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  • Governing Gaza: Bureaucracy, Authority, and the Work of Rule, 1917-1967
  • Avram Bornstein
Governing Gaza: Bureaucracy, Authority, and the Work of Rule, 1917-1967. By Ilana Feldman . Durham, N.C.: Duke University Press, 2008. 344 pp. $84.95 (cloth); $23.95 (paper).

Histories of Israel-Palestine have been dominated by political biographies and diplomatic studies, but a growing number of researchers have been writing social histories that focus on the ordinary and everyday instead of the famous and infamous. With keen attention to the diffuseness of power in modern life, Ilana Feldman's Governing Gaza explores the everyday working lives of Gazan bureaucrats employed under the British Mandate (1917-1948) and the Egyptian Administration (1948-1967). Governing Gaza is a theoretically informed and an evidence-rich contribution to scholarship on colonialism, bureaucracy, and the Middle East.

Feldman combed through the archives of government offices and religious records in Gaza, Cairo, and Jerusalem; interviewed retired employees; and observed contemporary government offices. She argues that despite an extremely unstable circumstance under two different foreign occupations, "ordinary bureaucratic procedures and unremarkable office work" (p. 1) were of tremendous significance in rule. In this case, "the authority and tenacity of government in Gaza derived not so much from legitimacy, authenticity, or even 'good policy,' but from the form, shape, and habits of its daily practice" (p. 13). Feldman translates and interprets government documents so that they illuminate how the minutiae of bureaucratic customs "both follow and produce a governing logic that exceeds the scope of their immediate interests" (p. 13). These ordinary and unremarkable behaviors were crucial to how government worked in Gaza, as well as how it works elsewhere to maintain modern rule.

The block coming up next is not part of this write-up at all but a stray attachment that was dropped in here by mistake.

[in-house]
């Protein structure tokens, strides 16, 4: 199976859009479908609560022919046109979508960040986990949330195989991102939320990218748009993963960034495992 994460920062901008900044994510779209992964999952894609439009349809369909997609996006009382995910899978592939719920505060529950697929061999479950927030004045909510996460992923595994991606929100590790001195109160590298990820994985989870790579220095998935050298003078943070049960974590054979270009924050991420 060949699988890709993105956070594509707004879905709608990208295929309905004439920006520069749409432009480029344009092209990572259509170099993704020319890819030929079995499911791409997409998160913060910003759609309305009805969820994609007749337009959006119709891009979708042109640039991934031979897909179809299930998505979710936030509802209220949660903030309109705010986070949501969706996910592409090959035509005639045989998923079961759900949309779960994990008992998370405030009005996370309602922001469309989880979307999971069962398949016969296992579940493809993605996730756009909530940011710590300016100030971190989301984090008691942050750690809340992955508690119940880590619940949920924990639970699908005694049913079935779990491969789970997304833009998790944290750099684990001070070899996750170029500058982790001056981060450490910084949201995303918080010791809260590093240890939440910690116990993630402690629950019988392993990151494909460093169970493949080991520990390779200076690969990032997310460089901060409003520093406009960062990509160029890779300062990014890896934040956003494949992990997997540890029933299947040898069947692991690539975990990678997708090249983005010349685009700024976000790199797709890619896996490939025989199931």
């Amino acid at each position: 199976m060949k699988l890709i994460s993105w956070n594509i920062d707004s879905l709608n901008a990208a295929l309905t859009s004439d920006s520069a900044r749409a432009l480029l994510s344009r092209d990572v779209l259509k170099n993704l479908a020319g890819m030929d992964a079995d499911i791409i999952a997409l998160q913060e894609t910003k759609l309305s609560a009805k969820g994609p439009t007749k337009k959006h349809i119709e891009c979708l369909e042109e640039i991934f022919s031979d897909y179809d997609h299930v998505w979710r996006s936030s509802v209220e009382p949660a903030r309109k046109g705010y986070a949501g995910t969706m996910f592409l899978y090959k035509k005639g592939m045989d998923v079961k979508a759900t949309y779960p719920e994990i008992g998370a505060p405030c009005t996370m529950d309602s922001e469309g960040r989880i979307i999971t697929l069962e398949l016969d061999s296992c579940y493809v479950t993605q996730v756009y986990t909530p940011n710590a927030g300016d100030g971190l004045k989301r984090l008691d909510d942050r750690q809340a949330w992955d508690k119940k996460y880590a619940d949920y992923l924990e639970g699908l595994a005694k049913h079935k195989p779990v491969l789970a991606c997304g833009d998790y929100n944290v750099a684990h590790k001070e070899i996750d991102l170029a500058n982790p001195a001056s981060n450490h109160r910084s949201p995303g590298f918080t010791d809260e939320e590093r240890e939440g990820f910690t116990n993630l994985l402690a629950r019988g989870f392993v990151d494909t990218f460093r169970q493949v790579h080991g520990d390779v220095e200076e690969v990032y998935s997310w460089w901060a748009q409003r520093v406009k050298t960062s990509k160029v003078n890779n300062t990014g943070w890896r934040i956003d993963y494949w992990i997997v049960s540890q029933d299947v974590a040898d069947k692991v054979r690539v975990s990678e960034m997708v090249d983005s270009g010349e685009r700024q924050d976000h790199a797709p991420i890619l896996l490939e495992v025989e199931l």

The first part of the book examines the production of authority through "reiterative" practices of filing and the "repetitive habits" of civil servants (p. 15). Managing files, Feldman explains, creates a kind of authority based on reiteration. Reiterative techniques are evident in [End Page 645] the close regulation of document styles and the rhetoric styles of meeting minutes or promotion requests. In police files, which consider no information irrelevant, Feldman argues that authority emerges through accumulation. Managing access to such files, including their storage, circulation, and even the layout of an office, are seen as acts of power. Reiteration and repetition are also evident in a civil service culture, or "habits of thought," that promotes "ideas about good and bad work" (p.66). Reports, evaluations, and complaints made evident the expectations that civil servants would have a sense of service to nation, family, and self; would behave with respectability and etiquette; would maintain professionalism, efficiency, and effectiveness; and would refrain from engaging in politics. These "forms of competence" were "repertoires of civil service authority" (p. 93). Feldman's examples echo Max Weber's descriptions of bureaucratic authority and suggest that these customs shaped rule even in the absence of legitimacy.

The second part of the book looks at government services and argues that both the British and the Egyptian administrations practiced a "tactical government—a means of governing that shifts in response to crisis, that often works without long-term planning, and that presumes little stability in governing conditions" (p. 3). The occupation governments' involvement in crisis services in the aftermath of war and under circumstances of conflict was motivated both by human compassion and by security concerns; British reports frequently connected poor living conditions in Palestine with security threats (p. 126). However, the provision of crisis services had political implications. Feldman describes how the housing crisis required solving an immediate human need, while trying to avoid larger struggles over who should have land or what should happen long term to the Palestinian refugees created by the 1948 war. Similarly, providing water, transportation, communication, and even religious services (all explored by Feldman) were needs to be addressed without making clear commitments to national strategies. In education the tensions created by tactical policies were strongly articulated; for Palestinian teachers "the politics of curricular depoliticization" were a constant battle (p. 207). While frustrating to many, Feldman argues that such tactical governing maintained bureaucratic authority despite a weakness in popular legitimacy.

With its preference for the temporary, the piecemeal, the makeshift...